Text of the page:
When I came to the end, I was sad … I had truly enjoyed the company of Atha Tehon and I thought I knew her pretty well, but I was wrong. I saw the humble, beautiful woman she was, certainly, but it was only once I read  the letters and notes people sent after she died, that I truly understood what an amazing woman she was and how far-reaching her influence.  The folder of memorial information came to me late in the processing stage (it was not part of the papers that came to us after her death), but as I sat reading, I had tears in my eyes.  It was only here, in words of others, did I learn how many people credited her with the success of their careers in publishing, design, and illustration and how much they learned from her.  It was here that I learned that she was known for “Athaisms” and for inventing “a measure for that huge gap between a hairline and a ½ point space—the ‘cat’s whisker.’” (box 2, folder 10).  Jerry Pinkney stated that “she had the rare gift of a critical eye as well as an uncanny ability to gently support, nurture, and inspire illustrators to create their best work,” and Sara Reynolds, senior designer for Dial Books for Young Readers from 1984 to 1987, wrote in “A Tribute to Atha” that “Atha cared about those who worked with her as much as she cared about every detail in a book.  She was kind, patient, thoughtful, and always ready to listen.  When we worked with Atha, we were a family, and after we left her staff, we were still a family … Atha seemed ageless, and now we grapple with the knowledge that she wasn’t.  But her voice, vision, and legacy live on in thousands of books, hundreds of illustrators, and scores of editors, designers, and art directors who benefited from her wisdom, taste, sensitivity, and support.”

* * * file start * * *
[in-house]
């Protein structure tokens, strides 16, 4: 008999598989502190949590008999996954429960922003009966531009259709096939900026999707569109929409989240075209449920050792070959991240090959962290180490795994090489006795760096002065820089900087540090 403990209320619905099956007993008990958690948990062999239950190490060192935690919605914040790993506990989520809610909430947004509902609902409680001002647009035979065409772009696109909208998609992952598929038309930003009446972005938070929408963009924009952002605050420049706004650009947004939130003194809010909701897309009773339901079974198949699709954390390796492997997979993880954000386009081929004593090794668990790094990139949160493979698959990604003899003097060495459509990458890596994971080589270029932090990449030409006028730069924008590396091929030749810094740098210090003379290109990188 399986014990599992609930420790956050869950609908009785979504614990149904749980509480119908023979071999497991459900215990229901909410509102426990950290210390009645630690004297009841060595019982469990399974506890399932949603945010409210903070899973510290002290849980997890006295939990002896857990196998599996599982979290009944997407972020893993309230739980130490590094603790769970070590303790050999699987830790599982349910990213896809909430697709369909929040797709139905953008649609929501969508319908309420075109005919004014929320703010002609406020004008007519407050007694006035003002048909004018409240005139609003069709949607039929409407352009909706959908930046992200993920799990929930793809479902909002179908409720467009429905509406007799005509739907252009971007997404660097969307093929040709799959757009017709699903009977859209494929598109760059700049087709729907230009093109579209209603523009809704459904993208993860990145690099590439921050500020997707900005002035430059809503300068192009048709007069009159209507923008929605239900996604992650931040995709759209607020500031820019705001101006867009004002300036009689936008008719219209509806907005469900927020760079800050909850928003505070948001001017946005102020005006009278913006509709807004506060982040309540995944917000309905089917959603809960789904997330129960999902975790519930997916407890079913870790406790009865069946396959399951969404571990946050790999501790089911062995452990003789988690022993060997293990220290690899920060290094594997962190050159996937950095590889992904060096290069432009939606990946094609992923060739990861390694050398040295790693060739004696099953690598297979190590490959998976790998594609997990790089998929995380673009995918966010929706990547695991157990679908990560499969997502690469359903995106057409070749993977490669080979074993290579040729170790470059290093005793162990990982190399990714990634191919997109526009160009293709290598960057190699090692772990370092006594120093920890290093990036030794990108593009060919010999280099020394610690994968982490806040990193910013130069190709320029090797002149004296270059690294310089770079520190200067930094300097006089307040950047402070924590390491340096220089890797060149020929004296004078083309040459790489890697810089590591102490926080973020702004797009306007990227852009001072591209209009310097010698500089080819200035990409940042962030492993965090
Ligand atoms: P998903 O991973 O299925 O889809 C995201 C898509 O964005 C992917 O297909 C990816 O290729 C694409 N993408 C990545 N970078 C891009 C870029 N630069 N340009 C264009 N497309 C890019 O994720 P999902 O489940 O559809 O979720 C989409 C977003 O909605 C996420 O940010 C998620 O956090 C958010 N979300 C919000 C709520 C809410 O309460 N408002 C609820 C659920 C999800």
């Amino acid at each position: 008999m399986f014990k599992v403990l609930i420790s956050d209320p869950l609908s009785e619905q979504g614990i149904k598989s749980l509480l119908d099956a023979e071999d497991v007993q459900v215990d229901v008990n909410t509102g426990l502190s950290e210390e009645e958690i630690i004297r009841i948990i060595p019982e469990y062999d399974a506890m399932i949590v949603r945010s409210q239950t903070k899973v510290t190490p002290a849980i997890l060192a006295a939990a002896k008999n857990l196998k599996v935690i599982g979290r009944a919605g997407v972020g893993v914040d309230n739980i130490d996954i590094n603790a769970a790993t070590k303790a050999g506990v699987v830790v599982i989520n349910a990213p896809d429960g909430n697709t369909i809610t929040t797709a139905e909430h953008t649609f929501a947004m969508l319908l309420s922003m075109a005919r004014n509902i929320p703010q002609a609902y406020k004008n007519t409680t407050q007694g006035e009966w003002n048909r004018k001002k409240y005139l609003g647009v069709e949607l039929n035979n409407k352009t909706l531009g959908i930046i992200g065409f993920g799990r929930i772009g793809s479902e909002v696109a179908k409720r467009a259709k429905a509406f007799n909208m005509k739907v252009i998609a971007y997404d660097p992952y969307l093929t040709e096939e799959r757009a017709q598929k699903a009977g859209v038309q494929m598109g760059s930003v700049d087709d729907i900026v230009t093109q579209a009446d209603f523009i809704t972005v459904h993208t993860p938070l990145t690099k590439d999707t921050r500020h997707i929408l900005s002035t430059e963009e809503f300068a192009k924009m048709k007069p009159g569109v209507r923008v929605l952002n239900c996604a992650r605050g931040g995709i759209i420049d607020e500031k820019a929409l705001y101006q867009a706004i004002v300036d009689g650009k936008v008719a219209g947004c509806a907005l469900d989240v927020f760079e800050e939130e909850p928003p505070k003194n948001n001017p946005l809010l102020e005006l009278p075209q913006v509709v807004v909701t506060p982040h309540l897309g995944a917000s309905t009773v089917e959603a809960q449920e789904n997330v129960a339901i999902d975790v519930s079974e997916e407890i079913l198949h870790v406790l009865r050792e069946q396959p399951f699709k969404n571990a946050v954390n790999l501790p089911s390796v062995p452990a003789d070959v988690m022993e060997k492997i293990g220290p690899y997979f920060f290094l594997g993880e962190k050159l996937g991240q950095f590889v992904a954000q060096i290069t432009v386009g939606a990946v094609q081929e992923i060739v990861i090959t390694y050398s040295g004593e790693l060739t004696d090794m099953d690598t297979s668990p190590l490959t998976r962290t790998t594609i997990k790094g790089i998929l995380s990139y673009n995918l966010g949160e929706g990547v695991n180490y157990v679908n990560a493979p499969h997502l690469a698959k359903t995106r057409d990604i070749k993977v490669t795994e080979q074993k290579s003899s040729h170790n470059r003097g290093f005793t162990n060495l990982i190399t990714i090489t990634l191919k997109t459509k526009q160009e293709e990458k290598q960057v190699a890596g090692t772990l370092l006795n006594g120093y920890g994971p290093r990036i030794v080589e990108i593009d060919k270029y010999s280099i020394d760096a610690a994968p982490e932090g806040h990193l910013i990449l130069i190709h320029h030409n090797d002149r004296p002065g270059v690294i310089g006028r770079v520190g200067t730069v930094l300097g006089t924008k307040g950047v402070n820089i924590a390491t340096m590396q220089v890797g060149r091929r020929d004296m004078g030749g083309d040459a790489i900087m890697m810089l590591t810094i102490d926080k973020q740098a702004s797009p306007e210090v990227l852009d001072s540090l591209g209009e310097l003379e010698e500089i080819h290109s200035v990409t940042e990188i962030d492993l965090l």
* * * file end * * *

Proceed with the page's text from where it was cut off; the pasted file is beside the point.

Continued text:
Who would not wish to be remembered in such a way?

 

 

Happy Valentine’s Day!

We frequently find delightful items in our collections, and sometimes they are incredibly timely!  Elsa stopped by with these four images from the magazine Christopher Street. You’ll find these specific images in Vol. 2, No. 8 from February 1978, on the cover and pages 33, 36 and 37.

Liz found, in a copy of Cuckoo of the log raft by Bessie Marchant (London: George Newnes, [not before 1931]) (Schimmel Fiction 3036), that the former owner, Anne M. Noble, kindly added a “Boys I love” note!  We are particularly delighted that the “boy in grey” is included. My college crush was “the boy in the basement” so I totally get it!

 

Party like its the 1920s

Here’s hoping that your office holiday party is half as fun as Burton Rascoe’s!  This photo is clearly from a newspaper office’s holiday party in the early 1920s.  I think it is the New York Tribune, but I cannot be sure.  Regardless, everything about this party is positively delightful–from the general messiness of the office, to the “interesting” decorations, to the fashions of the day!.

rascoestaffpartyfrom the Burton Rascoe papers, 1890-1957 (bulk: 1920-1957), Ms. Coll. 1145
Box 26, Folder 9

All my new friends are dead–2016 edition